Published DateNew Hampshire voters are fortunate to have four excellent candidates running for governor: Republicans Ovide Lamontagne and Kevin Smith, and Democrats Maggie Hassan and Jackie Cilley.
For Tuesday's Primary, we endorse Lamontagne and Cilley
The choice is crystal clear for Republicans. Issues are not what separate Lamontagne and Smith; both are far to the right on fiscal and social issues and represent the most conservative wing of the Republican Party.
Smith is just 35 years old and is a rising star in New Hampshire politics. His time will come, but he lacks the political gravitas we see in Lamontagne, a man who has dedicated much of his public life to politics and education. For decades of service to his party and loyalty to conservative principles and ideals, Lamontagne deserves to be the Republican's standard bearer.
The choice is not so clear for Democrats. Both Hassan and Cilley are former state senators, and are supremely capable, accomplished and experienced; liberals would be proud of either taking over the corner office.
The differences between them are less about policies and more about style, background and personality.
Two factors tip the scale for us. Cilley is a Berlin native with a special interest in the north country, and she shows a rare streak of political independence and willingness to break ranks with her own party — qualities we see less of in Hassan.
Here are two examples. Hassan has taken the politically safe pledge against broad based taxes. Cilley compares pledge-taking to pandering and says she won't rule out any ideas for tax reform. That's a high-minded, honest and defensible position, but a danagerous one that even has other Democrats running for cover.
Of special interest to the Sun, which a few years ago ran afoul to the labor department's unfair and capricious enforcement of its own regulations, is recently enacted legislation that directs the department to give businesses warnings instead of fines for first offenses of minor violations.
The bill passed in 2011 under the Republican dominated legislature, but it first came up in 2009 with a bill co-sponsored by Cilley and Republican state Sen. Jeb Bradley. The bill never made it out of committee, which happened to be chaired by Hassan, who didn't support the much needed reforms then and still doesn't.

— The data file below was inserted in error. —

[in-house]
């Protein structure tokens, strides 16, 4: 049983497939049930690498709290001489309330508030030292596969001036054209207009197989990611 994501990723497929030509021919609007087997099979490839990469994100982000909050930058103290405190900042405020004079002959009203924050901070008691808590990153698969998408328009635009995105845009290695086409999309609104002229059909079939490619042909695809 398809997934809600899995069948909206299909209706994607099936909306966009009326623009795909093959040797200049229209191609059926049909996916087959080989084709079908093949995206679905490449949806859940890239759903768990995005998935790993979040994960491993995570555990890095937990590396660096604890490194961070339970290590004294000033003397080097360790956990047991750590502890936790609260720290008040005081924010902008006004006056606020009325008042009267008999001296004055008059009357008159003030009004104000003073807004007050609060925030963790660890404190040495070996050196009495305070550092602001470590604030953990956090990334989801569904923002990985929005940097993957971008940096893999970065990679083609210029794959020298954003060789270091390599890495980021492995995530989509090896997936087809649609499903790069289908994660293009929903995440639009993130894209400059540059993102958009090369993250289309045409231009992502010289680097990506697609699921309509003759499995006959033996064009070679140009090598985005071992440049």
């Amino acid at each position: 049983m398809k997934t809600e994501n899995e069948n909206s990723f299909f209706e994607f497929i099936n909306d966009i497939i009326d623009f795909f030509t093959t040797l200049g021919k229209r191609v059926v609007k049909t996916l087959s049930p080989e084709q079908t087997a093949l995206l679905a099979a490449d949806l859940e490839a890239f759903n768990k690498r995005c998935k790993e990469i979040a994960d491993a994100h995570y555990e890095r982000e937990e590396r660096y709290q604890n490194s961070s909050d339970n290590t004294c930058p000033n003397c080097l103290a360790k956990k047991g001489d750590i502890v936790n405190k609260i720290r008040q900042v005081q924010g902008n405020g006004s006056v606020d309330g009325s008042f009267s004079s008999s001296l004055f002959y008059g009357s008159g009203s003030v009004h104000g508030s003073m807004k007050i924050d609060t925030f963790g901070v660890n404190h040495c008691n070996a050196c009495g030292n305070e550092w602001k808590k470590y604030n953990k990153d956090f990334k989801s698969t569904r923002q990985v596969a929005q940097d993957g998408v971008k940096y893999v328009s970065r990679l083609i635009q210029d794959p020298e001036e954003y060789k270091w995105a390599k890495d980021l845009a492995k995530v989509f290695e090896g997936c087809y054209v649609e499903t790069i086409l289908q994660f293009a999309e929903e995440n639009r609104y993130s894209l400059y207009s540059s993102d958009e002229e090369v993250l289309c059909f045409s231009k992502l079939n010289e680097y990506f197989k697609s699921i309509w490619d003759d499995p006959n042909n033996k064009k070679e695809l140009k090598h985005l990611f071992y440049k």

Asked at an editorial board at the Sun why she's visited Berlin only once in her campaign, Hasson said the geographical realities of running a statewide campaign keep her in the southern part of the state.
That makes political sense, but the north country will be better served by a governor who cares more about its future than the number of votes it represents on election day.
Cilley, who grew up poor on the third floor of a triple-decker in Berlin, has been quoted, "I'm from Berlin, I don't roll over." That's north country attitude worth voting for.
Our picks for state reps
At $100 per year in pay and countless days required in Concord, we're surprised there are enough candidates to fill all the seats in the state legislature, never mind having enough to create contested races.
Yet, the the field must be trimmed for the general election in November.
In District II, covering Conway, Chatham, Eaton and Hale's Location, there are three seats available with eight people on the ballot, four from each party.
On the Republican ticket we continue to be impressed by the active role of incumbent Karen Umberger. She goes above and beyond the job with her open approach to government and keeping her constituents informed.
Fellow incumbent Frank McCarthy is as honest as the day is long and we think he deserves to move on to the general election along with political newcomer Dick McClure, who points outs you don't need to have the most signs to get elected; you just need to know where to strategically place them.
That leaves fellow Republican Steve Steiner on the outside looking in. We encourage him to continue to stay involved in the community as an active member of the Conway Municipal Budget Committee.
On the Democrat ticket, Bob Bridgham was a victim of the Republican tsunami in 2010 that cost him his seat in the House when he represented Eaton, Madison and Albany. He's very smart, and his calm demeanor is a asset in working across the aisle.
Syndi White brings an unmatched passion to the table and we believe she'd be an advocate for all of the people of her community. Her slogan, "People not Politics" couldn't be more timely than now.
Dick Pollock admits he's a political newbie, but that may be a good thing this time around and we support his advancing to the general election.
This leaves former three term legislator Tom Buco off our ballot. We thank Tom for his years of service but it's time for new blood, and we wish him well as a new commissioner for the Conway Village Fire District.
The final contested race in our area is for the newly created District VII Floterial seat which covers Albany, Bartlett, Chatham, Conway, Eaton, Freedom, Hale's Location, Hart's Location, Jackson, Madison and Tamworth.
Republicans Norm Tregenza and Michael Callis are vying to represent their party in the general election. Callis ran for president a few years ago, and while we appreciate his willingness to serve, Tregenza gets our support in the primary for getting out and asking people in the district for their vote. On the Democratic side, former state rep Ed Butler is running unopposed.
In District I, covering Bartlett, Hart's Location and Jackson, Republican Gene Chandler and Democrat Gino Funicella avoid primary campaigning and will meet in the general election.
The same holds true in District III, covering Albany, Freedom, Madison and Tamworth for two seats, with Republicans Mark McConkey and Maynard Thomson to face off in the general election against Susan Ticehurst, a Democrat from Tamworth.